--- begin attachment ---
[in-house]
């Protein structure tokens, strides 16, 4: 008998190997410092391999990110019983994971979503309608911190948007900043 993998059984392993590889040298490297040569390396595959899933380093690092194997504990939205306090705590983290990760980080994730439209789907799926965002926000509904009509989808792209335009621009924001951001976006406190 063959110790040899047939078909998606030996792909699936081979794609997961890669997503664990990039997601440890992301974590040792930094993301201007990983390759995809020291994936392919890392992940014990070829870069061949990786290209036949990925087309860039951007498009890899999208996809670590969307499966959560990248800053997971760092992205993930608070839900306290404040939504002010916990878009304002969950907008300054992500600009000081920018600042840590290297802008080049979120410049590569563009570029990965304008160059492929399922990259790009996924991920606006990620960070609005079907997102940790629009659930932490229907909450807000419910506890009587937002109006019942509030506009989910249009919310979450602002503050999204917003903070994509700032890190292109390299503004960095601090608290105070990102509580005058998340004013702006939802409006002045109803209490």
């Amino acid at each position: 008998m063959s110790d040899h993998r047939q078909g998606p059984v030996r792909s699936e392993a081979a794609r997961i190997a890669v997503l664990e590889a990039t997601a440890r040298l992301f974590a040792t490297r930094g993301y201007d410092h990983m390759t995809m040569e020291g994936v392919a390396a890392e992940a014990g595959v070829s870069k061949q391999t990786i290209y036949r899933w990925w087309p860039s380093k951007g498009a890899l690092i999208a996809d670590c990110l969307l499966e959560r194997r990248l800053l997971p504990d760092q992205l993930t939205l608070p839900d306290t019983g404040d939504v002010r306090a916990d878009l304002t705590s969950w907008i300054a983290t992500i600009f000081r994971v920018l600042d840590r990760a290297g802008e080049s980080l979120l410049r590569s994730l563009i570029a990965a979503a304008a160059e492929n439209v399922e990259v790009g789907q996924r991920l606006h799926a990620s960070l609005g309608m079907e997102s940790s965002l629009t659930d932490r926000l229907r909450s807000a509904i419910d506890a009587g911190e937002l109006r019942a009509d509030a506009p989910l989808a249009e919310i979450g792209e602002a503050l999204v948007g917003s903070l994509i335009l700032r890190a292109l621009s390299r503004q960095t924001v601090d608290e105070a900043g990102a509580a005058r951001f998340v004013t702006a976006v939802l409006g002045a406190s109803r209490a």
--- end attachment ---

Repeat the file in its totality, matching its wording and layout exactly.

[in-house]
């Protein structure tokens, strides 16, 4: 008998190997410092391999990110019983994971979503309608911190948007900043 993998059984392993590889040298490297040569390396595959899933380093690092194997504990939205306090705590983290990760980080994730439209789907799926965002926000509904009509989808792209335009621009924001951001976006406190 063959110790040899047939078909998606030996792909699936081979794609997961890669997503664990990039997601440890992301974590040792930094993301201007990983390759995809020291994936392919890392992940014990070829870069061949990786290209036949990925087309860039951007498009890899999208996809670590969307499966959560990248800053997971760092992205993930608070839900306290404040939504002010916990878009304002969950907008300054992500600009000081920018600042840590290297802008080049979120410049590569563009570029990965304008160059492929399922990259790009996924991920606006990620960070609005079907997102940790629009659930932490229907909450807000419910506890009587937002109006019942509030506009989910249009919310979450602002503050999204917003903070994509700032890190292109390299503004960095601090608290105070990102509580005058998340004013702006939802409006002045109803209490």
């Amino acid at each position: 008998m063959s110790d040899h993998r047939q078909g998606p059984v030996r792909s699936e392993a081979a794609r997961i190997a890669v997503l664990e590889a990039t997601a440890r040298l992301f974590a040792t490297r930094g993301y201007d410092h990983m390759t995809m040569e020291g994936v392919a390396a890392e992940a014990g595959v070829s870069k061949q391999t990786i290209y036949r899933w990925w087309p860039s380093k951007g498009a890899l690092i999208a996809d670590c990110l969307l499966e959560r194997r990248l800053l997971p504990d760092q992205l993930t939205l608070p839900d306290t019983g404040d939504v002010r306090a916990d878009l304002t705590s969950w907008i300054a983290t992500i600009f000081r994971v920018l600042d840590r990760a290297g802008e080049s980080l979120l410049r590569s994730l563009i570029a990965a979503a304008a160059e492929n439209v399922e990259v790009g789907q996924r991920l606006h799926a990620s960070l609005g309608m079907e997102s940790s965002l629009t659930d932490r926000l229907r909450s807000a509904i419910d506890a009587g911190e937002l109006r019942a009509d509030a506009p989910l989808a249009e919310i979450g792209e602002a503050l999204v948007g917003s903070l994509i335009l700032r890190a292109l621009s390299r503004q960095t924001v601090d608290e105070a900043g990102a509580a005058r951001f998340v004013t702006a976006v939802l409006g002045a406190s109803r209490a």